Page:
Journal of ISSN: 2377-4282JNMR

Nanomedicine Research
Editorial
Volume 3 Issue 2 - 2016
Future Directions of Biosensors
Md Zakir Hossain1*, Rozina Akter2, Anita L Jackson1, Dev S Shrestha3
1Department of Pharmaceutical Sciences, North Carolina Central University, USA
2BioMedNanoTech, Inc., USA
3University of Idaho, USA
Received: January 20, 2016 | Published: January 29, 2016
*Corresponding author: Md Zakir Hossain, Assistant Research Professor, Department of Pharmaceutical Sciences, Biomanufacturing Research Institute and Technology Enterprise (BRITE), North Carolina Central University, BRITE Building, Room # 1013, 1801 Fayetteville Street, Durham, NC 27707, Tel: 919 530 6884 (Office); Fax: 919 530 6894; Email:
Citation: Hossain M, Akter R, Jackson AL, Shrestha DS (2016) Future Directions of Biosensors. J Nanomed Res 3(2): 00050. DOI: 10.15406/jnmr.2016.03.00050

Editorial

When we compare the modern sophisticated biosensors with the natural one (for example, nose) we understand the presently developed biosensor is still crude and simplistic [1]. The necessity for the real-time, easy to handle and highly sensitive detection devices for both health (e.g. clinical diagnostics) and non-health applications (e.g. veterinary research, agriculture, industrial processes and pollution control) has led to an ever increasing demand for biosensors improvement [1,2].

Biosensors are receiving significant attention today for various reasons. One of them is the reduction of the cost of computers and microprocessors that contributed a great demand for distributed intelligence that requires monitoring for better control [1,3]. This demand has resulted in a greater requirement of the robust and timely manner for the development of the biosensors to provide as the front end of measurement and control systems [4].

Naturally the improvement of the biosensor is always ongoing. Increasing attention in the area of engineering has to be in both the basic components as well as the biosensor as a whole device. Technological advancements of the biosensors will accelerate the applications of intelligent instrumentation, micro and nanoelectronics and methods of multivariate signal processing, for example chemometrics and artificial neural networks [1,2,4,5].

A microarray biosensor strategy, adaptable to multiple analyte detection will allow spreading of the biosensor technology and reduce the developmental costs over several competitive products with the presently available instruments and will allow them to operate under field conditions [1,5,6].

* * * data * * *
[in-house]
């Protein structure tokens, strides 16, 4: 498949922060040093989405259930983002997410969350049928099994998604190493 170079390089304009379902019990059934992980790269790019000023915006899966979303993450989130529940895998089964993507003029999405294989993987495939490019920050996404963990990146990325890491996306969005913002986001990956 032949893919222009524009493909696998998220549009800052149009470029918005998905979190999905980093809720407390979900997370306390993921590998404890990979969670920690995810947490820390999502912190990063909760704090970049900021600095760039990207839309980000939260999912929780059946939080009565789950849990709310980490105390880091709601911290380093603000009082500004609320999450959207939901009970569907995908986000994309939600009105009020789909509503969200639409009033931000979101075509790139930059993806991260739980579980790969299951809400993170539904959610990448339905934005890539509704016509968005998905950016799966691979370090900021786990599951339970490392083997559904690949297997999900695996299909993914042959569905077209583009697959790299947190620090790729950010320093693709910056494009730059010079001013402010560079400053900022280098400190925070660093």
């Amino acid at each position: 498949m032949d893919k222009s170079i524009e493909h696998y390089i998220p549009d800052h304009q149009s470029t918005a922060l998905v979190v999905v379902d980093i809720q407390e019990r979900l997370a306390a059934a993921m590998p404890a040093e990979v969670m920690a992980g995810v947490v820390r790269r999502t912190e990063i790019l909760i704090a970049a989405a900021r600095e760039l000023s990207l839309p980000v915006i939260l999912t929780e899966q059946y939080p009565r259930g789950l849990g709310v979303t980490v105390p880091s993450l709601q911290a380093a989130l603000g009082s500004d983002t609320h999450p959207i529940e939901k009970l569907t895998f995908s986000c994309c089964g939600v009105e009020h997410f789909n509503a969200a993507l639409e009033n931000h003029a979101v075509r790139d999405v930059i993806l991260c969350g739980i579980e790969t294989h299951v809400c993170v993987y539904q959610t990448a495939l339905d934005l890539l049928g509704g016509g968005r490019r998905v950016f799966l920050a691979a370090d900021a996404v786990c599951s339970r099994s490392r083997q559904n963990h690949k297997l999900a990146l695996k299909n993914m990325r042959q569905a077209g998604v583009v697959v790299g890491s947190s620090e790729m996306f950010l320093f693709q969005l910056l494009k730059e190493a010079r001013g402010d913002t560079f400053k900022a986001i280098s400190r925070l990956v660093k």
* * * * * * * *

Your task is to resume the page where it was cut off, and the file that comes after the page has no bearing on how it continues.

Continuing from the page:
Future directions in biosensors technology will address the increased range of analytes, completely integrated systems possessing various phases of sample handling, microfluidics, detection and display possibly telemetry, renewed emphasis on whole cell and tissue biosensors [1,5-7]. It will direct us toward use of embedded systems, telecommunications capability, wearable biosensors and the biosensor devices that can be mass produced and used in a variety of applications including homes, hospitals, automobiles, toxic dump sites as well as many other applications [1,5,7].

The new trends are the development of a biosensor method that would carried out in volume not on surface, using nanotechnology such as quantum dot nanoparticles, nanowires and nanotubes, development of artificial antibodies such as aptamer or peptides selected by phage display methods and development of lab-on-a-chip for the detection of the antigens of the specific target the areas [1,2,3,8-10]. Few of the newest application area of biosensor are biodiesel quality sensing and electrochemical based biosensor, multi-dimensional pain biosensors [2,8,10].

Hopefully, biosensors can eventually be used in vivo in order to get real time measurements of molecular interactions within the body in the near future [1,10]. The multidisciplinary arena of expertise necessary for the development of biosensors can be sustained by the collaboration of many areas of academia and industry [1]. Though the result is a slow process but most probably the only realistic path to successful future advances in biosensor technology.

References

  1. Hossain MZ (2008) Biosensors applications in biological and agricultural engineering and design of a novel potentiometric lipase biosensor for biodiesel quality sensing. M. Engr. Design project thesis, University of Idaho, USA.
  2. Hossain MZ, Shrestha DS, Kleve MG (2010) Biosensors for Biodiesel Quality Sensing. Journal of the Arkansas Academy of Science 64: 80-85.
  3. Wanekaya AK, Chen W, Nosang VM, Mulchandani A (2006) Nanowire-Based Electrochemical Biosensors. Electroanalysis 18(6): 533-550.
  4. Gooding JJ, Yang W, Hibbert DB (2012) "Biomimetic sensors for the detection of metal ions." Chemistry in Australia 69(1): 8-10.
  5. Ozkan-Ariksoysal D (2013) Biosensors and their application in healthcare: hot topics‏. Biosensors 2-4.
  6. Mohanty SP, Kougianos E (2006) “Biosensors: A tutorial review”. Potentials IEEE 25(2): 35-40.
  7. Wang J (2005) Nanomaterial-based electrochemical biosensors. Analyst 130(4): 421-426.
  8. Omole MA, Noah N, Zhou L, Almaletti A, Sadik OA, et al. (2009) Spectroelectrochemical characterization of pain biomarkers. Anal Biochem 395(1): 54-60.
  9. Erdem A, Ozsoz‏ M (2002) Electrochemical DNA biosensors based on DNA‐drug interactions‏. Electroanalysis 14(14): 965-974.
  10. Gooding JJ, Liu G (2012) Electrochemical sensor. US Patent 8,110,079
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